5 Steps to Childproof & Pet Proof Your Fireplace

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Pets and children enjoy the cozy, warmth of a fire as much as the rest of us. Unlike us, they do not understand the dangers that a fireplace can pose. It’s important to protect them from the potential hazards posed by a hearth and fireplace. Follow these five steps to childproof or pet proof your fireplace.

1. Install Glass Doors

In most cases, installing glass doors is the first step in ensuring the safety of your children and pets. Glass doors stop hot embers and sparks from flying out of the hearth and prevent curious hands and paws from reaching into the fire. They also ensure that your little loved one won’t topple into live flames. Even when your fireplace is not in use, they help to protect your child or pet from poking his/her head into the hearth and breathing in harmful substances.

Fireplace inserts and pre-fabricated fireplaces usually already have glass doors. If you have a traditional, open-hearth fireplace you can speak with your local fireplace store or chimney sweep to find glass doors that will fit your fireplace.

2. Put up a screen

While glass doors protect your child or pet from the dangers of live flames, even heat-resistant glass can get up to temperatures that might burn a child or pet’s sensitive skin. The simplest way to prevent the possibility of burns it to put a screen in front of your fireplace.

Screens now come in many designs from simple and modern to ornate and romantic, you can easily find a screen that enhances the look of your fireplace while also ensuring the safety of your furry friend or child. Depending on the design of your top rated fireplace and screen, this accessory for your fireplace might eliminate the need for hearth padding.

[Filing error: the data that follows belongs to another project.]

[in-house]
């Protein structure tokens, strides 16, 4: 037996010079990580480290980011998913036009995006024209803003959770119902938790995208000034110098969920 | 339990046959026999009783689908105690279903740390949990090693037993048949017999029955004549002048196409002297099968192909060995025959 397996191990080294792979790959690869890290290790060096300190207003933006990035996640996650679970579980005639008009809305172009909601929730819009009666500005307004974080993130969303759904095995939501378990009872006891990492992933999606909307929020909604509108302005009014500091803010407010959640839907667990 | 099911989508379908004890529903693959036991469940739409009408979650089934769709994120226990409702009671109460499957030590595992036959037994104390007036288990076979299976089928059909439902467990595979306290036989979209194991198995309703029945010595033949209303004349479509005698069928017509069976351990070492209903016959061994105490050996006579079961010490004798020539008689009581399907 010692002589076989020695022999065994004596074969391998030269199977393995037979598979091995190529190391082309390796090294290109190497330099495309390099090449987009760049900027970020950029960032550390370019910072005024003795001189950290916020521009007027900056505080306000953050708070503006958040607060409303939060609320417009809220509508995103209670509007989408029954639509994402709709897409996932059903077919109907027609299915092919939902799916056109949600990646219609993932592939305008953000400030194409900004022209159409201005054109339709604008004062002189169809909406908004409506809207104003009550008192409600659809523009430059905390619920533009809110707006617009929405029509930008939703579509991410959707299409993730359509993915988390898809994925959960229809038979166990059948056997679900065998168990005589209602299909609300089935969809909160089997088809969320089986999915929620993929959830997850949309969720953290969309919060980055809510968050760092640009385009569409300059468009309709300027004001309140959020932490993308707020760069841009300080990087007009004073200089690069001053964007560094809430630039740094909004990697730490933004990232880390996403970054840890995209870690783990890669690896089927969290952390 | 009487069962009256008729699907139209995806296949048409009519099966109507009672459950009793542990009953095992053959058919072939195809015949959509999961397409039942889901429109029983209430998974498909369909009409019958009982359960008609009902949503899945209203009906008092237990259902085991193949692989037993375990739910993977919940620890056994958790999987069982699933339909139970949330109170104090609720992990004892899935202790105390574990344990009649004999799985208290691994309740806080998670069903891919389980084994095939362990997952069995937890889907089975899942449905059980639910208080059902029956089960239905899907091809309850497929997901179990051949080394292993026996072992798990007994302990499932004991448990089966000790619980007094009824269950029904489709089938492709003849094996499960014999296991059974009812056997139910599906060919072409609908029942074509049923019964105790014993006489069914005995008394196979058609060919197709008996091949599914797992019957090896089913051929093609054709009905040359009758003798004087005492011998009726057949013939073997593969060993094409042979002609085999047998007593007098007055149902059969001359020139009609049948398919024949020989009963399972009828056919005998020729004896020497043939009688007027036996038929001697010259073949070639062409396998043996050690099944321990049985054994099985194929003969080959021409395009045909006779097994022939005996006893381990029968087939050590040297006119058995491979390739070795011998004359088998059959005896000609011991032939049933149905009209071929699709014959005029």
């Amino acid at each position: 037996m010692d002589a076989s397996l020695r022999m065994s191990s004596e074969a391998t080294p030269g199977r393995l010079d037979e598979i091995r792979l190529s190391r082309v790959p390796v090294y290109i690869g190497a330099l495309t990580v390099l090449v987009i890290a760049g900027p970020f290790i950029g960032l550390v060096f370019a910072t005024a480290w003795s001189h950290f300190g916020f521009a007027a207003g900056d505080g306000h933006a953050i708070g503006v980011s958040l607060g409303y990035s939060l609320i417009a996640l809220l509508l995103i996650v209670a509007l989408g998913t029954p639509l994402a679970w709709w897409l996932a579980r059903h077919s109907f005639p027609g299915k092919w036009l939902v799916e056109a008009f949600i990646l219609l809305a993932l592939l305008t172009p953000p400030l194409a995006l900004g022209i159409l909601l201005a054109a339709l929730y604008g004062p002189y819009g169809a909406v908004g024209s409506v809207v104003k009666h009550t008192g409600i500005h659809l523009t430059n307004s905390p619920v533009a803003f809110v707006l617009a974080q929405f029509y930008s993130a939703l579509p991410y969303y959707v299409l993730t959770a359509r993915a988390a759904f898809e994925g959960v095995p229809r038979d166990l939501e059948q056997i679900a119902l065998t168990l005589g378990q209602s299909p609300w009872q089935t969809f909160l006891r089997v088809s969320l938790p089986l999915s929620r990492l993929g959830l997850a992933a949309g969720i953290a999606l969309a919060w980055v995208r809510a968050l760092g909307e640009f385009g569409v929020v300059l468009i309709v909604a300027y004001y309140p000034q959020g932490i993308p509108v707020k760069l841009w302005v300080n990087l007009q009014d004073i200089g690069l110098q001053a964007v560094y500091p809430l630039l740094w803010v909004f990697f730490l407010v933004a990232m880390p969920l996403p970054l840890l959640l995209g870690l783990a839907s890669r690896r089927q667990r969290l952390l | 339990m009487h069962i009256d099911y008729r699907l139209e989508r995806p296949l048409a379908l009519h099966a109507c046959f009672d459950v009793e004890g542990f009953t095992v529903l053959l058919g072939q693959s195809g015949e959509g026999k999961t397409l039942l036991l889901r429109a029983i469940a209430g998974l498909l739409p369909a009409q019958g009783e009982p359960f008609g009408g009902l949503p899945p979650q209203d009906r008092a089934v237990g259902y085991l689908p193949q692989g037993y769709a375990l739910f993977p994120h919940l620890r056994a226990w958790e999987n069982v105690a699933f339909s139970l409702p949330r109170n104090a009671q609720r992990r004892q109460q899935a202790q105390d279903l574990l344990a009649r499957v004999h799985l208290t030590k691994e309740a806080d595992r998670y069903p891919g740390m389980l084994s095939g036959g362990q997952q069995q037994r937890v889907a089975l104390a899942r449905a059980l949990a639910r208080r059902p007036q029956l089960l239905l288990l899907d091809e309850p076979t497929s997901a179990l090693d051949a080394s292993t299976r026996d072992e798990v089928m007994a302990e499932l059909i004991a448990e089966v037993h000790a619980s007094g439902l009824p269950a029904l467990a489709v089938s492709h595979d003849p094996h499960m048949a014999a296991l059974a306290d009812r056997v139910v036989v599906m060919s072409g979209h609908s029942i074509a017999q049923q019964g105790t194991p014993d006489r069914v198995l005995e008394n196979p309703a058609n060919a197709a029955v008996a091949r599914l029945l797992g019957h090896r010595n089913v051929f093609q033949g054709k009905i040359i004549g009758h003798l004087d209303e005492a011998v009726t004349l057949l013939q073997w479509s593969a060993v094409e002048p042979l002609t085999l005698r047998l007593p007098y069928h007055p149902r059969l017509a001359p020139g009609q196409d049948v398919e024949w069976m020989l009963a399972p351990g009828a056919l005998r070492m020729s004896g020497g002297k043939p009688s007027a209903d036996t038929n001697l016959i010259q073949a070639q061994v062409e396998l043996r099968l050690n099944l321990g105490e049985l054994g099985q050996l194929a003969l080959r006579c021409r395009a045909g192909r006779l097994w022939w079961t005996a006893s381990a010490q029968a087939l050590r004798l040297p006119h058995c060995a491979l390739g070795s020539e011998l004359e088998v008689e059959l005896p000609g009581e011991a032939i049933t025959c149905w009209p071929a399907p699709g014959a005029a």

3. Use Hearth Padding

Hearth padding is a good investment for families with young children. Infants and children can hurt themselves by falling onto the hard, raised surface of your hearth or by bumping into the rough edges. Hearth padding is fire resistant foam that you can attach to your hearth to prevent those injuries. You can get hearth padding for just the edges or a pad that covers the entire hearth. While it may not be attractive, it is simple to add and ensures the safety of your child. During the seasons when your fireplace is not in use, you can dress up your hearth and cover the hearth pads with a blanket or pillows.

4. Accessories and other flammable objects, source of danger

Flammable objects, the fireplace toolset and ignition materials all pose a risk to children and pets, it is important to keep them out of reach. It is a good rule of thumb that flammable objects, including toys, should be kept at least 2 feet away from your fireplace. Matches, starter chips and other ignition materials should be stored in a secure location where an inquisitive child cannot get ahold of them. The fireplace toolset should be blocked off by your grate or only placed near the fireplace when it is in use. Remember that your fireplace toolset and ignition materials are as much a risk for older children as for infants. Elementary and middle school children have been known to hurt each other by pretending fireplaces pokers are swords and starting fires when they aren’t supervised.

5. Be Proactive & Keep a Watchful Eye

The best way to prevent burns and home fires is by being proactive and supervising your child or pet whenever your fireplace is in use. You should begin talking to your child about the dangers of fire as soon as possible and teach him/her about fireplace safety early on. Whether the fireplace is still burning or just hot, it is best to make it a practice to take your child or pet with you when you leave the room.

Following these five steps will keep your little loved ones safe while you all enjoy the warmth of your fireplace. Remember to also make sure all of your smoke alarms are working, invest in a carbon monoxide detector and have your chimney professionally inspected annually to ensure the safety of your whole household.

For more information, contact your local We Love Fire dealer.

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